(Network Rail Image)
Network Rail is seeking a private sector partner to deliver a major digital railway transformation programme on the East Coast Main Line (ECML).
The RSIP will be one of three partners assisting the transformations on the programme. Back in August, a process was launched to find a technology provider – known as the Train Control Partner (TCP) – to work on developing early joint solutions, and in early 2019 the search will begin for a Traffic Management Partner (TMP).
The RSIP will support the LNE & EM route and coordinate industry to deliver the digital railway transformation. They will be responsible for managing the integration activities and establishing a collaborative relationship with the route, its technology partners (TCP and TMP) and stakeholders including government, passengers, freight operators and train owners. They will also provide governance and assurance to the programme.
This section of the ECML has a once in a generation alignment of opportunities to deliver a cost-effective digital railway transformation. The train control system was last substantially upgraded in the 1970s so will need to be renewed, and at the same time many of the trains operating on the route have already been fitted with digital in-cab signalling technology, or are soon to come into service. This first inter-city introduction of modern signalling technology – which will increase capacity, improve performance, enhance safety and reduce long-term operating costs – will act as a catalyst for further development across the route and the network.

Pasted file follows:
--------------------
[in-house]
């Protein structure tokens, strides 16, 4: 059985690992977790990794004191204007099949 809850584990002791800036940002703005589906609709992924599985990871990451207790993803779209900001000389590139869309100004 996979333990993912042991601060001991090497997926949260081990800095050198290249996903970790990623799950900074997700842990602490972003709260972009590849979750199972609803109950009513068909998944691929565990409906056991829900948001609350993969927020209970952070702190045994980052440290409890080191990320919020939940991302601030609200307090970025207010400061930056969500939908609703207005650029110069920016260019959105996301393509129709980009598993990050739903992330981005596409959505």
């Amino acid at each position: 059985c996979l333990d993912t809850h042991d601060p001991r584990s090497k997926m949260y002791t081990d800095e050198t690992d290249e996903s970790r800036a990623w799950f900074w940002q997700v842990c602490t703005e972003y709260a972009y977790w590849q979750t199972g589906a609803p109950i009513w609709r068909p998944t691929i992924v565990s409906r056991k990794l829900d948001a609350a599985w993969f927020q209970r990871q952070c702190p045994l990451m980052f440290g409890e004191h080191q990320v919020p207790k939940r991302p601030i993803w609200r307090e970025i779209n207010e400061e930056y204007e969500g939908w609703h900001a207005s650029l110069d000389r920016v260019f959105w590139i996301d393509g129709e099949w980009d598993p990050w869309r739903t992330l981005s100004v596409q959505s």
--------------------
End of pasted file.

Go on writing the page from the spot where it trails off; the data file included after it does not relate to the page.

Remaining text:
Rob McIntosh, route director for the LNE & EM route, said:
“This is an extraordinary and exciting opportunity that will have a significant and sustained impact on the future of the railway and the economies and communities we serve.
“The RSIP will assist us to maximise the potential benefits of the digital signalling and train control systems by leading the industry through the change process and ensuring collective operational readiness on this complex transformation programme.”
David Waboso, managing director, Group Digital Railway, said:
“Britain’s railway is in need of a transformative approach that takes it beyond the challenges of today, and this will create a mould for how a new generation of partnerships can be established that will deliver better outcomes, both for users and for how the industry works together.”
The introduction of ETCS on the 100 mile stretch of the ECML is the first major transformation programme under the digital strategy launched by the transport secretary and Network Rail in May, and endorsed by the wider rail industry and supply chain.